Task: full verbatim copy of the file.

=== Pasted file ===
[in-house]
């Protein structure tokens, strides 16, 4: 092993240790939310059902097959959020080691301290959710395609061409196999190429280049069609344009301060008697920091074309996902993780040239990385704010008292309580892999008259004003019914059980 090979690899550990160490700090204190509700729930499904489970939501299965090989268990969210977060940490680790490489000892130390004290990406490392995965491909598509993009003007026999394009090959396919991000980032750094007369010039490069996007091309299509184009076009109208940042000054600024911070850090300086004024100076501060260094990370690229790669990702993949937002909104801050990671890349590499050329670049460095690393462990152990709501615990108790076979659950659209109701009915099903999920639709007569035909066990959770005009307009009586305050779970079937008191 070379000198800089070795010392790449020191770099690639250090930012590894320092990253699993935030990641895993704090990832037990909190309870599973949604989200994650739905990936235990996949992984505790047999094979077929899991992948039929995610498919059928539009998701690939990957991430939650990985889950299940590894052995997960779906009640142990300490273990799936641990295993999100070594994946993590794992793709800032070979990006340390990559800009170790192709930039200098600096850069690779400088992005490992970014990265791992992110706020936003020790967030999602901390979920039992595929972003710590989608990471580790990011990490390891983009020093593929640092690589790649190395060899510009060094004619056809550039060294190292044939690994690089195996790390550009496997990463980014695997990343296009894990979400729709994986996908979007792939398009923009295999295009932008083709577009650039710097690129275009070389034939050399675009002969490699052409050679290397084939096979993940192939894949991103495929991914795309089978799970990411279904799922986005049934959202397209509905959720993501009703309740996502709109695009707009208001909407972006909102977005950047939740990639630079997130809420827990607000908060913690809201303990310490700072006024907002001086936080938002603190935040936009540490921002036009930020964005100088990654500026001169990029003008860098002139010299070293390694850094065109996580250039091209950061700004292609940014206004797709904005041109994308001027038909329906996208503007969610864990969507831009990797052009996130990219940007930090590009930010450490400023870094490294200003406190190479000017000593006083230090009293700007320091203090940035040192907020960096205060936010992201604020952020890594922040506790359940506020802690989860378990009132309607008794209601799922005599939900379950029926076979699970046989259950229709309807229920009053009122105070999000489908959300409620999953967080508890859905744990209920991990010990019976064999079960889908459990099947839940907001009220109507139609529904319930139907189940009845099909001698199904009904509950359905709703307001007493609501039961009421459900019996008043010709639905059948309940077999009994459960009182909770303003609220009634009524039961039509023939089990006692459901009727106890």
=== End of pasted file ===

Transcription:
[in-house]
């Protein structure tokens, strides 16, 4: 092993240790939310059902097959959020080691301290959710395609061409196999190429280049069609344009301060008697920091074309996902993780040239990385704010008292309580892999008259004003019914059980 090979690899550990160490700090204190509700729930499904489970939501299965090989268990969210977060940490680790490489000892130390004290990406490392995965491909598509993009003007026999394009090959396919991000980032750094007369010039490069996007091309299509184009076009109208940042000054600024911070850090300086004024100076501060260094990370690229790669990702993949937002909104801050990671890349590499050329670049460095690393462990152990709501615990108790076979659950659209109701009915099903999920639709007569035909066990959770005009307009009586305050779970079937008191 070379000198800089070795010392790449020191770099690639250090930012590894320092990253699993935030990641895993704090990832037990909190309870599973949604989200994650739905990936235990996949992984505790047999094979077929899991992948039929995610498919059928539009998701690939990957991430939650990985889950299940590894052995997960779906009640142990300490273990799936641990295993999100070594994946993590794992793709800032070979990006340390990559800009170790192709930039200098600096850069690779400088992005490992970014990265791992992110706020936003020790967030999602901390979920039992595929972003710590989608990471580790990011990490390891983009020093593929640092690589790649190395060899510009060094004619056809550039060294190292044939690994690089195996790390550009496997990463980014695997990343296009894990979400729709994986996908979007792939398009923009295999295009932008083709577009650039710097690129275009070389034939050399675009002969490699052409050679290397084939096979993940192939894949991103495929991914795309089978799970990411279904799922986005049934959202397209509905959720993501009703309740996502709109695009707009208001909407972006909102977005950047939740990639630079997130809420827990607000908060913690809201303990310490700072006024907002001086936080938002603190935040936009540490921002036009930020964005100088990654500026001169990029003008860098002139010299070293390694850094065109996580250039091209950061700004292609940014206004797709904005041109994308001027038909329906996208503007969610864990969507831009990797052009996130990219940007930090590009930010450490400023870094490294200003406190190479000017000593006083230090009293700007320091203090940035040192907020960096205060936010992201604020952020890594922040506790359940506020802690989860378990009132309607008794209601799922005599939900379950029926076979699970046989259950229709309807229920009053009122105070999000489908959300409620999953967080508890859905744990209920991990010990019976064999079960889908459990099947839940907001009220109507139609529904319930139907189940009845099909001698199904009904509950359905709703307001007493609501039961009421459900019996008043010709639905059948309940077999009994459960009182909770303003609220009634009524039961039509023939089990006692459901009727106890």